Ad firm WPP sees business confidence improving

WPP , the world's biggest advertising company, reported a stronger-than-expected rebound in revenue growth at the end of 2012 and nudged up its forecast for this year, citing signs of improving business confidence.

The British firm, a barometer of business sentiment whose clients include Microsoft, Procter & Gamble and Shell, said on Friday many of the economic worries raised by companies last year, including a debt crisis in the euro zone and a potential sharp slowdown in growth in China, appeared to be easing.

"The euro zone looks a little a bit better ... China seems to be motoring again, India (had a) good budget this morning," chief executive Martin Sorrell said.

"When you pull all that together, there's probably a little bit more confidence than last year and that may compensate ... for the lack of big events," he added, comparing a relatively quiet calendar in 2013 with last year's Olympic Games, U.S. presidential elections and European soccer championships.

WPP, home to agencies including Ogilvy & Mather and Young & Rubicam, said organic revenues, which exclude acquisitions, rose 2.5 percent at constant exchange rates in the fourth quarter of 2012, helped by an improvement in all regions except North America and up from 1.9 in the third quarter.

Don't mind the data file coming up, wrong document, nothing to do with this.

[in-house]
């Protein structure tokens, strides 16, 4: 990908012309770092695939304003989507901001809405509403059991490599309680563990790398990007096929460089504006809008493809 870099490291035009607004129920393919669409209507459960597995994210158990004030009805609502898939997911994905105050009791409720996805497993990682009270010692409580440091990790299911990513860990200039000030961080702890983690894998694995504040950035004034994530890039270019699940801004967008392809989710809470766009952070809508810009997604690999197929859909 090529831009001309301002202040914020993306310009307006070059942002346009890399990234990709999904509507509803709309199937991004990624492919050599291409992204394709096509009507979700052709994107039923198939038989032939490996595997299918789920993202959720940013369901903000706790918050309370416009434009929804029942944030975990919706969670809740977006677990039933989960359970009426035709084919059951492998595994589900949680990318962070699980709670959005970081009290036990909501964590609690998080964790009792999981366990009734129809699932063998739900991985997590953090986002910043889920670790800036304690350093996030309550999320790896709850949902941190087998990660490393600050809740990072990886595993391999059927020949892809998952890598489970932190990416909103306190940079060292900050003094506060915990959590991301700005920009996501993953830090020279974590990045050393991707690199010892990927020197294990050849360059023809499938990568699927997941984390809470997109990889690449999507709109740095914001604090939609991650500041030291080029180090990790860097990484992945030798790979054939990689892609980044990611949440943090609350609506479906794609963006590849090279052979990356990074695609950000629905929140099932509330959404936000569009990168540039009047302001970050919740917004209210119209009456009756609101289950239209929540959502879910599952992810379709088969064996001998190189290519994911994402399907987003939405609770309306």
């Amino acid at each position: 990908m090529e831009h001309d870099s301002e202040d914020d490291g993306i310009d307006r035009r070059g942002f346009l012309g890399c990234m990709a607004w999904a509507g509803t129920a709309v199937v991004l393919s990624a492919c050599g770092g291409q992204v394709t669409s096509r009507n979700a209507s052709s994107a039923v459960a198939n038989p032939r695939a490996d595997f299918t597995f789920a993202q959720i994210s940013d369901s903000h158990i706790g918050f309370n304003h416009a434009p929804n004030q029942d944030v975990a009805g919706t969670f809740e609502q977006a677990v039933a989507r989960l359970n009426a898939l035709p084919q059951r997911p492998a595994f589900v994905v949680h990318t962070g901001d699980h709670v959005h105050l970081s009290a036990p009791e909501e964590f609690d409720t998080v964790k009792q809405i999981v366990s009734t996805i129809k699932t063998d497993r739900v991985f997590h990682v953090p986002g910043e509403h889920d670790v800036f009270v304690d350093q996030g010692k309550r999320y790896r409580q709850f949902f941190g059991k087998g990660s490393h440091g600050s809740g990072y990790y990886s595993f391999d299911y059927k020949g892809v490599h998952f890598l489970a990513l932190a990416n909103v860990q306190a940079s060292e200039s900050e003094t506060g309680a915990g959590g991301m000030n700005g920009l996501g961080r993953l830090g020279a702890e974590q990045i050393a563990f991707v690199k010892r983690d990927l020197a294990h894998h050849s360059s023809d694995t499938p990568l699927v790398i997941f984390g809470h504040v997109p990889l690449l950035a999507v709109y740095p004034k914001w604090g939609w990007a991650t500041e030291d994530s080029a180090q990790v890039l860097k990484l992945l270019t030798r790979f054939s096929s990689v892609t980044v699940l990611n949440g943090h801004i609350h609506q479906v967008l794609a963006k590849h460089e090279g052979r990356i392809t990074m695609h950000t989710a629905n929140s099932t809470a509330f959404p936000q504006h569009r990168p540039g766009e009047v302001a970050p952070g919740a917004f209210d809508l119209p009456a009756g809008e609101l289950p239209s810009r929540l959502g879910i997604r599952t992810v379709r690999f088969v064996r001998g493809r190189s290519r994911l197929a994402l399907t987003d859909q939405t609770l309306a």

That lifted revenue growth for the full year to 2.9 percent, beating analysts' expectations of 2.6 percent.

A strong end to the year echoed the performances of rivals Omnicom and Publicis , which noted an improvement in emerging markets and the United States and were cautiously optimistic on the outlook for 2013.


WPP, which operates in 110 countries across the world, said the encouraging end to 2012 had continued into January, with revenues up 2 percent, ahead of the group's budget.

"I probably feel a little bit better about the business, than I certainly did 3, 6, or 9 months ago," said Sorrell.

The group nudged up its organic revenue growth forecast for this year to 3 percent, after previously guiding towards 2-3 percent, though it predicted a "demanding" year due to the lack of major events and uncertainty over the U.S. budget deficit.

All eyes will turn to 2014 for better prospects with the soccer World Cup in Brazil and the Winter Olympics.

WPP posted headline 2012 pretax profit of 1.3 billion pounds ($1.97 billion) on revenue of 10.4 billion, up 3.5 percent. It raised its dividend 16 percent to 28.5 pence a share.

"Lots to like about WPP results this morning with 2013 guidance raised, January tracking ahead of budget, and the dividend payout ratio lifted," said analysts at Jefferies.

WPP's headline operating margin rose 0.5 points to 14.8 percent, in line with expectations, and the firm noted several big contract wins in the pharmaceutical and healthcare industry.

Shares in WPP were flat at 1050 GMT, just ahead of a 0.3 percent decline in Britain's benchmark FTSE 100 index.

WPP said a decline in organic revenues in continental Europe eased in the final quarter of 2012, with a fall of 0.7 percent following a drop of 2.1 percent in the third quarter.

($1 = 0.6588 British pounds)

(Reporting by Lorraine Turner, Editing by Sarah Young and Mark Potter)